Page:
Dr. Mark Sloan is a doctor at Community General Hospital, and he is a consultant for the police department. His son Steve Sloan is a detective for the department. He and his father, along ... See full summary »
Father Frank Dowling, a fine Catholic parish priest in Chicago, drives housekeeper Marie to despair by his habit of being late for dinner as he and his assistant (streetwise nun Stephanie '... See full summary »
After a serial killer imitates the plots of his novels, successful mystery novelist Richard "Rick" Castle gets permission from the Mayor of New York City to tag along with an NYPD homicide investigation team for research purposes.
Ben Matlock is a very expensive criminal defense attorney who charges $100,000 to take a case. Fortunately, he's worth every penny as he and his associates defend his clients by finding the real killer.
Deputy Police Chief Brenda Johnson runs the Priority Homicide Division of the LAPD with an unorthodox style. Her innate ability to read people and obtain confessions helps her and her team solve the city's toughest, most sensitive cases.
Detective Inspector Jack Frost is an unconventional policeman with sympathy for the underdog and an instinct for moral justice. Sloppy, disorganized and disrespectful, he attracts trouble like a magnet.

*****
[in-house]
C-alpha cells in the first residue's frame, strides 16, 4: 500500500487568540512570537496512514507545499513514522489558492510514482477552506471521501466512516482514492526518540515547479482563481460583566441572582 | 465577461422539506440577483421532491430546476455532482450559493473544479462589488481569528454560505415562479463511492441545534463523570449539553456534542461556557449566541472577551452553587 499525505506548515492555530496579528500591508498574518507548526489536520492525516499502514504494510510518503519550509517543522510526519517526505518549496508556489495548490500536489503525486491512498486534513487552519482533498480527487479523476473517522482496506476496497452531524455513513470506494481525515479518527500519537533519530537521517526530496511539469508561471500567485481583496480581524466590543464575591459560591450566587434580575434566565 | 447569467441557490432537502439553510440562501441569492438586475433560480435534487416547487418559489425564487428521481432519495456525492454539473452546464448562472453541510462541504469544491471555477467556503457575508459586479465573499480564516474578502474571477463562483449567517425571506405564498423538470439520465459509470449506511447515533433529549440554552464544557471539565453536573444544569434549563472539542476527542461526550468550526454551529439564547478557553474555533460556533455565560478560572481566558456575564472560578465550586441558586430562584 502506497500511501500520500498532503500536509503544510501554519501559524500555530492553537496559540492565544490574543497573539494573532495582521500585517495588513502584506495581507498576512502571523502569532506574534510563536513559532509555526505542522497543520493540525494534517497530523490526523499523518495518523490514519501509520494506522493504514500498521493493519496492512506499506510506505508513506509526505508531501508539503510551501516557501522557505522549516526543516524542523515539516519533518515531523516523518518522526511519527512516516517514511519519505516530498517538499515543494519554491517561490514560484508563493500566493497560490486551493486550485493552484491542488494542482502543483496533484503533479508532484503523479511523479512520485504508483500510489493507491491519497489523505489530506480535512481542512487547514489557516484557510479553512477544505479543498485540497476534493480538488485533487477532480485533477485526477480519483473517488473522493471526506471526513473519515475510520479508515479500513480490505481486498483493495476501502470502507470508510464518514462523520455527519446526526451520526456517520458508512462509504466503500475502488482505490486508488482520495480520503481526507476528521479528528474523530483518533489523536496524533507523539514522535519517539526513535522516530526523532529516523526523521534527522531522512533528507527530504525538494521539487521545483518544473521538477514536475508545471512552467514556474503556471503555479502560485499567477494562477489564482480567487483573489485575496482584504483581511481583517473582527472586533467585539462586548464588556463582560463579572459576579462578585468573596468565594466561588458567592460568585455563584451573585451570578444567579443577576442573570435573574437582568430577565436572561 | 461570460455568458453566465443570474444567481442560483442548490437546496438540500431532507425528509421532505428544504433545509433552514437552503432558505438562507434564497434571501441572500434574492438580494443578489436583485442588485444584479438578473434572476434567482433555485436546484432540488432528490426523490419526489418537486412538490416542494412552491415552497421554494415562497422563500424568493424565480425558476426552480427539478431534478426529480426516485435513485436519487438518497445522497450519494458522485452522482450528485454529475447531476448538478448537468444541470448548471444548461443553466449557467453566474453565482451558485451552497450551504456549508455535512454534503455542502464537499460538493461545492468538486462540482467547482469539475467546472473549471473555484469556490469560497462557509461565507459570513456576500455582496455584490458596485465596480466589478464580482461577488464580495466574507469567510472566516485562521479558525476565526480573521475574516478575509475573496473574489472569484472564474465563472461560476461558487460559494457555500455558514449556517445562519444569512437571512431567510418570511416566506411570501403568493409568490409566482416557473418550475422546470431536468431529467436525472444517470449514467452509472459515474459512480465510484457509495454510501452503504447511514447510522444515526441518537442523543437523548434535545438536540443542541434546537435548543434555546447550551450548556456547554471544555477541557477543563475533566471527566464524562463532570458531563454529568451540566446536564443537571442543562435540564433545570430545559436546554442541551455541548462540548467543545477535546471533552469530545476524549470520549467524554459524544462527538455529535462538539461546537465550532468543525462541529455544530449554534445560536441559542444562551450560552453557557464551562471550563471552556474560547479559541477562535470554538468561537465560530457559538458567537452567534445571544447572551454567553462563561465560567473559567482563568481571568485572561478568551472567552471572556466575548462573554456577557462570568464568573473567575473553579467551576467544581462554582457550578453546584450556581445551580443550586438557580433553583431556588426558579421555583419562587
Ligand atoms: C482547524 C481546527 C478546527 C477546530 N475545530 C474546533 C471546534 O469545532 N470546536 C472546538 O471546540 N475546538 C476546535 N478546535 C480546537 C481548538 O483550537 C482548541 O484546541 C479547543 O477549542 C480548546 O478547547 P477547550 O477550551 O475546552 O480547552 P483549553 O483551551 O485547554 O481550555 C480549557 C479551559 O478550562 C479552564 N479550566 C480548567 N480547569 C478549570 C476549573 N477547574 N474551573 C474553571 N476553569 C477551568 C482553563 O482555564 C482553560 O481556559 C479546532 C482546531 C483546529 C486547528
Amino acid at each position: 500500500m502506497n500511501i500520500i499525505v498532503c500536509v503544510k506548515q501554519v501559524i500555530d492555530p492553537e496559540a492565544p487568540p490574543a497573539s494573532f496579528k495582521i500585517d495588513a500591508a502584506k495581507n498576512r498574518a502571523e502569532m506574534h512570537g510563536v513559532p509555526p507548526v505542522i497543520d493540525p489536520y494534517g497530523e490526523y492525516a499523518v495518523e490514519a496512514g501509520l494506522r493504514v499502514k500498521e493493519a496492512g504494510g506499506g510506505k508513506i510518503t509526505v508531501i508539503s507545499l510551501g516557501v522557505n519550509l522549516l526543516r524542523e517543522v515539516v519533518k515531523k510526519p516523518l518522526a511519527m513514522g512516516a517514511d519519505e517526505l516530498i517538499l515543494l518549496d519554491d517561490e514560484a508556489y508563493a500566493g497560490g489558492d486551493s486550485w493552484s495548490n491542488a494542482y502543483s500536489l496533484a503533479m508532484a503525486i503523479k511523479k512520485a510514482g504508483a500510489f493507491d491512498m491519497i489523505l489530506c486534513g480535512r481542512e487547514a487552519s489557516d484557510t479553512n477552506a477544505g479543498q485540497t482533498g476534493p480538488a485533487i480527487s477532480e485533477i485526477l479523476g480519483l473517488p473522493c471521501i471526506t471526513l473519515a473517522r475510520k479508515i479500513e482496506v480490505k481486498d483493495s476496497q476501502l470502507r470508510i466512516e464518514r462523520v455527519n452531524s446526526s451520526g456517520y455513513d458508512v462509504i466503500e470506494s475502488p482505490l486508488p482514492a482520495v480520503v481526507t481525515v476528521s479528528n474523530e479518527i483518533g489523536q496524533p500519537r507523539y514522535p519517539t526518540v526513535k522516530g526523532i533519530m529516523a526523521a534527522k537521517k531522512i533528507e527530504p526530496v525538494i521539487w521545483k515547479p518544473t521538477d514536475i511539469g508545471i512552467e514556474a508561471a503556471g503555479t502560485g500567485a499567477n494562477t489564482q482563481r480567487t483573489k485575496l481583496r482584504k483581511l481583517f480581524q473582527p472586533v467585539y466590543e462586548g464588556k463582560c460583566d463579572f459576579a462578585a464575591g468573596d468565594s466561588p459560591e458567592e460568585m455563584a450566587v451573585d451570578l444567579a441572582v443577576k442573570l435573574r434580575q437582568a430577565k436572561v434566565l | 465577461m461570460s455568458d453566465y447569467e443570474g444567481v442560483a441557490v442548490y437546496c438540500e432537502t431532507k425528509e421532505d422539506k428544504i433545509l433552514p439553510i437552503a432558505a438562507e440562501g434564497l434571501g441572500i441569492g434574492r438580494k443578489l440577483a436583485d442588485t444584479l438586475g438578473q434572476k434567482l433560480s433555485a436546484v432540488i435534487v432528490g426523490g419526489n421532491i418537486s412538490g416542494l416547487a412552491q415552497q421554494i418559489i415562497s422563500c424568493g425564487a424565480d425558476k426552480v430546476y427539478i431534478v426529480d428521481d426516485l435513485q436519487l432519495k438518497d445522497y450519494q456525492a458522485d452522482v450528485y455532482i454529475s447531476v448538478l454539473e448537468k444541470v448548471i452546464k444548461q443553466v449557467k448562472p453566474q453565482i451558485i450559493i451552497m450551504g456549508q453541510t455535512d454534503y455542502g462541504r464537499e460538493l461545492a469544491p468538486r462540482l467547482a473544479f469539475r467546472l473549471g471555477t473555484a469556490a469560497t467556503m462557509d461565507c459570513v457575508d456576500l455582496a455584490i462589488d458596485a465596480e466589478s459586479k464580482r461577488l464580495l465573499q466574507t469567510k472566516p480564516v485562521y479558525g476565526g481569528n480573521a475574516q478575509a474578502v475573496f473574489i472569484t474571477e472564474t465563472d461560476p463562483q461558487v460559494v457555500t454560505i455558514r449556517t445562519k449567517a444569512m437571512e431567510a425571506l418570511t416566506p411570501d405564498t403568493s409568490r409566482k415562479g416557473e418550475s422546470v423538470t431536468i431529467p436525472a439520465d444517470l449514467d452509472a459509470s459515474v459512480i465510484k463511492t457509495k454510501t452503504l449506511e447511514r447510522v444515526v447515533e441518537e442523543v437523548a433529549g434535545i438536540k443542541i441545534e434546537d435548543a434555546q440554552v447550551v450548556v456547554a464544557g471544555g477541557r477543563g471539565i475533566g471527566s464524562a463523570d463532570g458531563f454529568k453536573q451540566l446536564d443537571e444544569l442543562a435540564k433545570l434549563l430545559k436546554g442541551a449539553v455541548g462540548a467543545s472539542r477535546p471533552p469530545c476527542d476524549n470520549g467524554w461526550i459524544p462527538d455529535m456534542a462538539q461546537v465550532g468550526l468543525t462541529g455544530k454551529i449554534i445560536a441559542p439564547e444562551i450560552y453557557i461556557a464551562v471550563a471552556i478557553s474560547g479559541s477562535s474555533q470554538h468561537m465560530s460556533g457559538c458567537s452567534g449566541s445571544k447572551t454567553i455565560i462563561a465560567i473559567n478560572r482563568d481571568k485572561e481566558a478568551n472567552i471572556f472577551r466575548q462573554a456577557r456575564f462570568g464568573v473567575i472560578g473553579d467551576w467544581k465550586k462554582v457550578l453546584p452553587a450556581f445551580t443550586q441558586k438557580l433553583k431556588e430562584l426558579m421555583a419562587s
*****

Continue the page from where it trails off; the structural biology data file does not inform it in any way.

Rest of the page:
Dr. Mark Sloan is a doctor at Community General Hospital, and he is a consultant for the police department. His son Steve Sloan is a detective for the department. He and his father, along with emergency room resident Dr. Jesse Travis and Dr. Amanda Bentley, who is the pathologist at the hospital help to solve some very strange murder cases in Diagnosis Murder. Written by
Thankfully as a student I have been able to watch "Diagnosis Murder" for a number of years now. It is basically about a doctor who solves murders with the help of his LAPD son, a young doctor and a pathologist. DM provided 8 seasons of exceptional entertainment. What made it different from the many other cop shows and worth watching many times over was its cast and quality of writing. The main cast gave good performances and Dick Van Dyke's entertainer roots shone through with the use of magic, dance and humor. The best aspects of DM was the fast pace, witty scripts and of course the toe tapping score. Sadly it has been unfairly compared to "Murder, She Wrote". DM is far superior boasting more difficult mysteries to solve and more variety. Now it is gone TV is a worse place. Gone are the days of feelgood, family friendly cop shows. Now there is just depressing 'gritty' ones.
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